How to Find the Right Fitness Routine For Your Age

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Your body changes as you age and your exercise routine should change with it. Exercise recommendations do differ by age, but they always include a combination of cardio, strength training, and flexibility or balance training. When it comes to starting a new habit, a personalized exercise plan that meets you where you are — warts and all — can make all the difference.

After all, there’s nothing more discouraging than a workout that feels like torture (except maybe one that leaves you hobbling around for days on end!).

In addition to your age and gender, other factors that influence exercise recommendations include:

  • Your weight and any weight loss goals

  • Your current fitness level and your fitness goals

  • Any injuries or physical limitations

  • Any chronic conditions like diabetes, heart disease, or osteoporosis

  • Whether you’re pregnant, breastfeeding, or postpartum

Since age is such an important one, we’re putting it in the spotlight today. Keep reading to learn about the physical activity guidelines for every age group and all the associated health benefits. Then we’ll get you started on tailoring your ideal fitness plan.

Exercise Recommendations for Your 20s and 30s

Physical activity guidelines recommend that adults in their 20s and 30s get at least:

  • 2.5 to 5 hours of moderate-intensity activity per week

  • Or 75 minutes to 2.5 hours of vigorous-intensity activity per week

Though these general recommendations remain the same for adults between ages 18 and 64, there are some differences.

But before we jump into the specific workout recommendations for younger adults, let’s look at the health benefits to understand why it’s important to prioritize regular physical activity during this stage of your life.

Building healthy habits while you’re young sets you up for the future  — helping reduce your risk of gaining excess weight, developing obesity, and dealing with obesity-related health conditions. It’s also great for your mental health.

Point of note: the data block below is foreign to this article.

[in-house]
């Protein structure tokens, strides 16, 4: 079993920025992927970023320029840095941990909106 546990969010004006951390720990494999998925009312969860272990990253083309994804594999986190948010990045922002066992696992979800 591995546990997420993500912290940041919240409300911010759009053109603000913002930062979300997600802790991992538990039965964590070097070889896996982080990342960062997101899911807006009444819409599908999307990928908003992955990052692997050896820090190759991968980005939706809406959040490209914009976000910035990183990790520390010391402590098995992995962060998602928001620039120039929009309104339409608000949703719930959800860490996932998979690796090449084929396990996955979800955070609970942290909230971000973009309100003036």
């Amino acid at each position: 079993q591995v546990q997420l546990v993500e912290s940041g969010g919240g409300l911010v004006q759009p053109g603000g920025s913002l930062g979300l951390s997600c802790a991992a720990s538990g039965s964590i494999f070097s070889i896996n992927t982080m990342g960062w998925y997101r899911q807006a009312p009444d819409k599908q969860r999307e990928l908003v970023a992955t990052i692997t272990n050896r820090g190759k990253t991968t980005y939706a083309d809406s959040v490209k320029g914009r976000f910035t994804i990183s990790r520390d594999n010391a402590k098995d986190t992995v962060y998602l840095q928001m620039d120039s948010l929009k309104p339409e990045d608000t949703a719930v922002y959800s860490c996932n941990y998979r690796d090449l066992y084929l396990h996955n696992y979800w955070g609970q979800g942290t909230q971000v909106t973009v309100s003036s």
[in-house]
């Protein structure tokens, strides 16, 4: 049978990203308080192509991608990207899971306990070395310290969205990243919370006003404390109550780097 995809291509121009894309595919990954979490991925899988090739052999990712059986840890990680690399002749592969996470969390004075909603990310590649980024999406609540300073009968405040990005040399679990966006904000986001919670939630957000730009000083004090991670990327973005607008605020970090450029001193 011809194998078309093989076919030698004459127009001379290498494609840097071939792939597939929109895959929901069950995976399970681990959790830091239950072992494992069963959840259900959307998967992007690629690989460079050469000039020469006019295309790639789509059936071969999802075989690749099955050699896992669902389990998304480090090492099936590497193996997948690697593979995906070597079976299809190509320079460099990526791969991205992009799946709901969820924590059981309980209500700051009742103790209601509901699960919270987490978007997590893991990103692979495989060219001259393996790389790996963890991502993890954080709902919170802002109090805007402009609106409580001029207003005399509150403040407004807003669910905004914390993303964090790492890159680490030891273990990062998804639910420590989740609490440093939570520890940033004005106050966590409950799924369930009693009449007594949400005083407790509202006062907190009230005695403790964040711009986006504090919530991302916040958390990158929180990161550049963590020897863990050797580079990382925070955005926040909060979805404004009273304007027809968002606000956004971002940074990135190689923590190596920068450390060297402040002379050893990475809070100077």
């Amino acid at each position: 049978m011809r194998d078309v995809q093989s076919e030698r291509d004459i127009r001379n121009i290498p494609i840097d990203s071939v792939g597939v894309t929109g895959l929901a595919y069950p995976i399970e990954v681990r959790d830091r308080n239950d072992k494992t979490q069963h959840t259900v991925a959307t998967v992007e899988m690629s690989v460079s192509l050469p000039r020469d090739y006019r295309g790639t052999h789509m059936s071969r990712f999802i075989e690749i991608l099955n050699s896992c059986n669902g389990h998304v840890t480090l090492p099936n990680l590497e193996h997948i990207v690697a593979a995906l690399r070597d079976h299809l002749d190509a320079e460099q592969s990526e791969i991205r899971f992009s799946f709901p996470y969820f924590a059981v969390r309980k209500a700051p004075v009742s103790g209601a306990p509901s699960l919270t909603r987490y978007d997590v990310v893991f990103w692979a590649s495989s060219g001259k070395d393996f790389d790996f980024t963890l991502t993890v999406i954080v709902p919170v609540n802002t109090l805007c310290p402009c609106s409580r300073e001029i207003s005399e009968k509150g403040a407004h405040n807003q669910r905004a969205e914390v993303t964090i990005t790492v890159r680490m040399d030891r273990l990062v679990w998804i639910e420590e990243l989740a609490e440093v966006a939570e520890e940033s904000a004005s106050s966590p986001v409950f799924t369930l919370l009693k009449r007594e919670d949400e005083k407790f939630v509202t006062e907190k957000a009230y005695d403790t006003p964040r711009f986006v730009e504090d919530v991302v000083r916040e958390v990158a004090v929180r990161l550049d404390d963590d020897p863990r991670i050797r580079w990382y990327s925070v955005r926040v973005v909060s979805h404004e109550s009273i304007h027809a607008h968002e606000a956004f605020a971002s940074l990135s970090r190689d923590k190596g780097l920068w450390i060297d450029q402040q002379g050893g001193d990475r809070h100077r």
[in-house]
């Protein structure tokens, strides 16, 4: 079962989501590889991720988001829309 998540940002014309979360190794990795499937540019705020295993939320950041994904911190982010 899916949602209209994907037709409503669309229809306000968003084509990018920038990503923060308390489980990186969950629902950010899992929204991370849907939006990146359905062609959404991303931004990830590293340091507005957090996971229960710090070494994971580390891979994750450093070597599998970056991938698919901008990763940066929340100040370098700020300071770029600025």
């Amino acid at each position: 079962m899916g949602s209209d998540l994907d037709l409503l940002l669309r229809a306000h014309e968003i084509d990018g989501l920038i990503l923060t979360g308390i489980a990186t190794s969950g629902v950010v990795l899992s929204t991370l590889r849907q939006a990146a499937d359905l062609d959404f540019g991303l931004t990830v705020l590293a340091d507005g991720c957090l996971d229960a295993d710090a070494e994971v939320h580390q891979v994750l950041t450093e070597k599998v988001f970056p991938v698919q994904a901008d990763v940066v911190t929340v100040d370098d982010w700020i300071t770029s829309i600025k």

One study found a positive association between cardiovascular fitness in young people (ages 18 to 30) and long-term heart health. The findings suggest that those who were fitter in their youth had a lower risk for death and heart disease about 30 years later (when they were in their 50s and 60s).

The health benefits don’t stop there! Starting a regular exercise practice at a younger age could help protect bone health later in life.

Bone mass is an important health indicator. When your bones lose density you can develop osteoporosis, a disorder that makes bones more fragile and prone to breaking. Getting regular physical activity helps maintain bone density.

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Best Workouts for People in their 20s and 30s

  • Cardio: Running, cycling, rowing, stair climbing, boxing, boot camp-style classes, or playing sports like soccer, basketball, or volleyball.

  • HIIT workouts: High-intensity interval training can help you combine cardio and strength training into one session. HIIT classes are a great way to get guidance on balancing periods of intense activity with rest periods.

  • Yoga and Pilates: If you want to keep your body flexible and strong for years to come, these targeted workouts should be right up your alley.

  • Strength training: Muscle-strengthening activities not only tone and tighten your body, it also support a healthy metabolism. Consider lifting heavy weights at the gym, using dumbbells or resistance bands at home, or finding a CrossFit gym near you.

  • Walking and moving. Daily movement is just as important as your more targeted exercise routine. Using a smartwatch or fitness tracker can help, especially if you work behind a desk all day and, like us, you need reminders to stand the f up every once and a while!

Staying Physically Active During Pregnancy

If you decide to get pregnant, whether you’re in your 20s, 30s, or 40s, you’ll need to make some changes to your exercise routine. It is both safe and encouraged for pregnant women without any health conditions to engage in regular physical activity.

It’s possible that exercise during pregnancy could reduce your risk of gestational diabetes, preeclampsia, and postpartum depression. It may also help you lose weight after the baby is born.